18. George William Foote (1850–1915), a freethinker, was the author of many pamphlets attacking Christianity. Foote did not forward £3 to Walt Whitman. Rossetti mentioned on August 17, 1877, that he had called the failure to pay to Foote's attention. On February 12, 1878, Whitman cited a letter from Foote, who promised to send the sum, which he alleged had been stolen by an employee (Commonplace Book, Charles E. Feinberg Collection of the Papers of Walt Whitman, 1839–1919, Library of Congress, Washington, D.C.). After the entry the poet later wrote "fraud." [back]

19. The sister of Philip Bourke Marston (for Marston, see Whitman's September 7, 1876 letter to Marston). [back]

20. See Whitman's September 4, 1876 letter to Buchanan. [back]

21. Edward Dowden (1843–1913), professor of English literature at the University of Dublin, was one of the first to critically appreciate Whitman's poetry, particularly abroad, and was primarily responsible for Whitman's popularity among students in Dublin. In July 1871, Dowden penned a glowing review of Whitman's work in the Westminster Review entitled "The Poetry of Democracy: Walt Whitman," in which Dowden described Whitman as "a man unlike any of his predecessors . . . Bard of America, and Bard of democracy." In 1888 Whitman observed to Traubel: "Dowden is a book-man: but he is also and more particularly a man-man: I guess that is where we connect" (Horace Traubel, With Walt Whitman in Camden, Sunday, June 10, 1888). For more, see Philip W. Leon, "Dowden, Edward (1843–1913)," Walt Whitman: An Encyclopedia, ed. J.R. LeMaster and Donald D. Kummings (New York: Garland Publishing, 1998). [back]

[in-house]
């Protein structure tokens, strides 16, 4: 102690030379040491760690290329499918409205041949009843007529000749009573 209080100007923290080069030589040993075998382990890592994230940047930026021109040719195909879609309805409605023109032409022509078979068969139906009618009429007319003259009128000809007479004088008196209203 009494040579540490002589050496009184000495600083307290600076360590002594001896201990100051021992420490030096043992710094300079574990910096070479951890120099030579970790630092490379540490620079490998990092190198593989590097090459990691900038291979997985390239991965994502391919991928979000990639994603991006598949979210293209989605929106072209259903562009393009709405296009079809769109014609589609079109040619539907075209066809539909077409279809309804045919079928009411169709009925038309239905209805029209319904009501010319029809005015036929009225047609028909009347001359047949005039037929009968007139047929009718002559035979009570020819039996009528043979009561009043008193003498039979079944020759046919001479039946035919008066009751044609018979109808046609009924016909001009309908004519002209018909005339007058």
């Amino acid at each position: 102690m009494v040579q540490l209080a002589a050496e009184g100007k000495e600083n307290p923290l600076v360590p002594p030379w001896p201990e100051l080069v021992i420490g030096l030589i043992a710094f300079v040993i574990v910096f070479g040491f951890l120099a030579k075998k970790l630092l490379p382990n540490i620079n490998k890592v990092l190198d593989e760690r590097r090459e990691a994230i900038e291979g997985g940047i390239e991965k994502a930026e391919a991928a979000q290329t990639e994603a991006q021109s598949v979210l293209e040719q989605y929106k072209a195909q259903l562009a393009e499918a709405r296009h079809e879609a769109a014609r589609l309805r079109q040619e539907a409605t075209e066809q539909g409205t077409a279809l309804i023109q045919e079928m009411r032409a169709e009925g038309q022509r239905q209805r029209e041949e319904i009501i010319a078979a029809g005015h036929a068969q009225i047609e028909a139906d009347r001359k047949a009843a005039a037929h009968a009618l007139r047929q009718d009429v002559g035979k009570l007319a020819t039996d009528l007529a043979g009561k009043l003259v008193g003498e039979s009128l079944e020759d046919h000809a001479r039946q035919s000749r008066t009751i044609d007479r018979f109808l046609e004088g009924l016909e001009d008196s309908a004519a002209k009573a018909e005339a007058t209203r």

22. Conway's letter to Walt Whitman is not extant; see also Whitman's September 5, 1876 letter to Conway. Whitman had received £6 from Conway on June 12, 1876 (Commonplace Book, Charles E. Feinberg Collection of the Papers of Walt Whitman, 1839–1919, Library of Congress, Washington, D.C.). [back]

23. Gilchrist arrived in Philadelphia on September 10, 1876 (Commonplace Book, Charles E. Feinberg Collection of the Papers of Walt Whitman, 1839–1919, Library of Congress, Washington, D.C.). [back]